“Anxiety attack” and “panic attack” are phrases often used interchangeably, but anxiety and panic and not the same. “They’re very different emotional conditions,” said Rick Warren, Ph.D., a clinical associate professor of psychiatry at the University of Michigan.

A panic attack is a feature of panic disorder. During a panic attack, a person may experience an elevated heart rate, trouble breathing, sweating, nausea, dizziness, and a whole host of physical symptoms. The symptoms come on suddenly, either in response to a known trigger or out of nowhere, and their intensity peaks within ten minutes or less.

Anxiety, on the other hand, while often coupled with physical symptoms like a racing heart or trouble sleeping, builds more gradually than panic. Anxiety builds over a period of time. Getting married in six months and not so sure of your choice? That could give a person anxiety, technically described as excessive and persistent worry over a perceived “danger.” Mating for life with the wrong person? — That’ll do it. But anxiety can also be an intense, ongoing concern about everyday concerns; such as traffic, taxes, and doctors appointments.

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How to Distinguish an Anxiety Attack

The key word is anticipating. When you’re worried about dying, that’s anxiety. When you have a gun to your head, that’s fear. Understanding the difference between anxiety and fear is key to understanding your anxiety attack.

“Biologically, panic attacks are associated with the autonomic nervous system and the amygdala — places designed to detect threat and danger,” Warren clarified. “And anxiety is associated with the prefrontal cortex, which has to do with planning and anticipating.”

Anxiety and panic can share some physical symptoms, like accelerated heart rate, chest pain, and shortness of breath, but only one of them is officially recognized by mental health professionals. Mental health professionals use the Diagnostic and Statistical Manual of Mental Disorders (DSM-5) to recognize and diagnose patients. The DSM-5 recognizes panic attacks, and categorizes them as unexpected or expected. It does not recognize “anxiety attacks.”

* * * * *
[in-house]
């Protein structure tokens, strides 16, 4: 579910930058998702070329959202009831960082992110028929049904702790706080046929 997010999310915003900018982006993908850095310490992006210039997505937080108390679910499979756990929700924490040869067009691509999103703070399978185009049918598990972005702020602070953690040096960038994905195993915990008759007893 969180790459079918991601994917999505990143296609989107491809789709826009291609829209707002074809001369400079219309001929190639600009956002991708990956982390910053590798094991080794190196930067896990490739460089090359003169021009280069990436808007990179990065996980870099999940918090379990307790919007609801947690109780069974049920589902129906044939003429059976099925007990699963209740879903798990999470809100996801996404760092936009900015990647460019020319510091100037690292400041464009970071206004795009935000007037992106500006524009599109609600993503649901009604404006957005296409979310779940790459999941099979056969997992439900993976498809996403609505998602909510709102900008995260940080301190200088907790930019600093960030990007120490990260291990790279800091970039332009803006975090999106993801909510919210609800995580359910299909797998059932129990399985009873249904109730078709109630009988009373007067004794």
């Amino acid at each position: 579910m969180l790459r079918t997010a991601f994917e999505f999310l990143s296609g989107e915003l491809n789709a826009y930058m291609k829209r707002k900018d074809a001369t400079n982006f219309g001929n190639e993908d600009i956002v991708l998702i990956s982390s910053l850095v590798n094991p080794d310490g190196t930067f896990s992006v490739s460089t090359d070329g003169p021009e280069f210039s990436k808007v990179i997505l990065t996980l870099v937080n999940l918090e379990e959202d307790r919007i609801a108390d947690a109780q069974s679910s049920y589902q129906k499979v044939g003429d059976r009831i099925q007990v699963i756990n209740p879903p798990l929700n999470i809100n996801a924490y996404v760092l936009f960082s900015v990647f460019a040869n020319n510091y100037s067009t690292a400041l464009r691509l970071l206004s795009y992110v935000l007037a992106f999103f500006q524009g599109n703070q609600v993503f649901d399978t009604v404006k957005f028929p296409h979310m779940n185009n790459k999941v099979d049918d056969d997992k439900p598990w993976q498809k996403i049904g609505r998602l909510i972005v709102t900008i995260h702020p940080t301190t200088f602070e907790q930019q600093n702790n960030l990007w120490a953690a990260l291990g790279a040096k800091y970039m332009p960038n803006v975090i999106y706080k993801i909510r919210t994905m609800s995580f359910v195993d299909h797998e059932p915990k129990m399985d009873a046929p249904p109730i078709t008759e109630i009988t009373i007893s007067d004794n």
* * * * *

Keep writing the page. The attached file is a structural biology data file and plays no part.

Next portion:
If the intensity of your anxiety over work stress or a health issue reaches a fever pitch, it could feel like an “attack.” You may experience muscle tension, have difficulty sleeping, be unable to concentrate, or feel dizzy. You may even scare more easily. The “attack” may last as long as you’re dealing with the stressor. Anxiety might be mild, moderate, or severe, with low-grade symptoms or intense ones. What anxiety always is, however, is persistent.

“When the stressor goes away,” Cathy Frank, M.D., Director, Outpatient Behavioral Health Services, Henry Ford Hospital told ABC News, “so does the anxiety attack.” At least until the new worry comes along, as those with generalized anxiety will know so well.

But when it comes to the term “anxiety attack,” some professionals find it a confusing misnomer, not to mention a poor description of what anxiety feels like. Lily Brown, PhD, director of research with the Center for the Treatment and Study of Anxiety at the University of Pennsylvania’s Perelman School of Medicine in Philadelphia, advises against using the term “anxiety attack” altogether. “Attack” implies something swift, but  anxiety symptoms don’t tend to come on quickly, nor do they pass quickly, either.

Anxiety ultimately puts our body into slow motion. Most of the time, people tend to feel things at a slower pace than normal, which in itself, can be very uncomfortable.

Furthermore, the strategies for coping with panic and anxiety are very different. Use the terms interchangeably, and you might muddy the path to feeling better. Often, “anxiety attacks” correlated to real and specific dangers aren’t a problem. Not only are they normal, they can also be helpful.